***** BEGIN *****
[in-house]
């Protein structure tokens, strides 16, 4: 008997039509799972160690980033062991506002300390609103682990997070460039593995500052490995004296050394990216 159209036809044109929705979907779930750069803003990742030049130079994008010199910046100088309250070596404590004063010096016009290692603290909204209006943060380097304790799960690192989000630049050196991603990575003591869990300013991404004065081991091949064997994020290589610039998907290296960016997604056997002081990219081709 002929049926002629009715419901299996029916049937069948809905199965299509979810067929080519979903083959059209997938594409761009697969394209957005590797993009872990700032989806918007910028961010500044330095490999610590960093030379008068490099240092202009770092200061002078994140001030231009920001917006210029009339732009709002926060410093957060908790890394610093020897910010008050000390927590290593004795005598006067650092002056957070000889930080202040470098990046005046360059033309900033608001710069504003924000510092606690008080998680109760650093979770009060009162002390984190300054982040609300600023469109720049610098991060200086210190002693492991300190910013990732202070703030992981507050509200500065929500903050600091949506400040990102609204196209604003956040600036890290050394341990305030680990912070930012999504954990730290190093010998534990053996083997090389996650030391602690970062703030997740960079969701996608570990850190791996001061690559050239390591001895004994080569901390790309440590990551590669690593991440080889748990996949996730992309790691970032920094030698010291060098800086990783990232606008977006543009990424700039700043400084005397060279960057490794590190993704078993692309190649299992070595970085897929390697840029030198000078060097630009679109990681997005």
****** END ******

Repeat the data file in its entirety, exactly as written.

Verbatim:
[in-house]
């Protein structure tokens, strides 16, 4: 008997039509799972160690980033062991506002300390609103682990997070460039593995500052490995004296050394990216 159209036809044109929705979907779930750069803003990742030049130079994008010199910046100088309250070596404590004063010096016009290692603290909204209006943060380097304790799960690192989000630049050196991603990575003591869990300013991404004065081991091949064997994020290589610039998907290296960016997604056997002081990219081709 002929049926002629009715419901299996029916049937069948809905199965299509979810067929080519979903083959059209997938594409761009697969394209957005590797993009872990700032989806918007910028961010500044330095490999610590960093030379008068490099240092202009770092200061002078994140001030231009920001917006210029009339732009709002926060410093957060908790890394610093020897910010008050000390927590290593004795005598006067650092002056957070000889930080202040470098990046005046360059033309900033608001710069504003924000510092606690008080998680109760650093979770009060009162002390984190300054982040609300600023469109720049610098991060200086210190002693492991300190910013990732202070703030992981507050509200500065929500903050600091949506400040990102609204196209604003956040600036890290050394341990305030680990912070930012999504954990730290190093010998534990053996083997090389996650030391602690970062703030997740960079969701996608570990850190791996001061690559050239390591001895004994080569901390790309440590990551590669690593991440080889748990996949996730992309790691970032920094030698010291060098800086990783990232606008977006543009990424700039700043400084005397060279960057490794590190993704078993692309190649299992070595970085897929390697840029030198000078060097630009679109990681997005």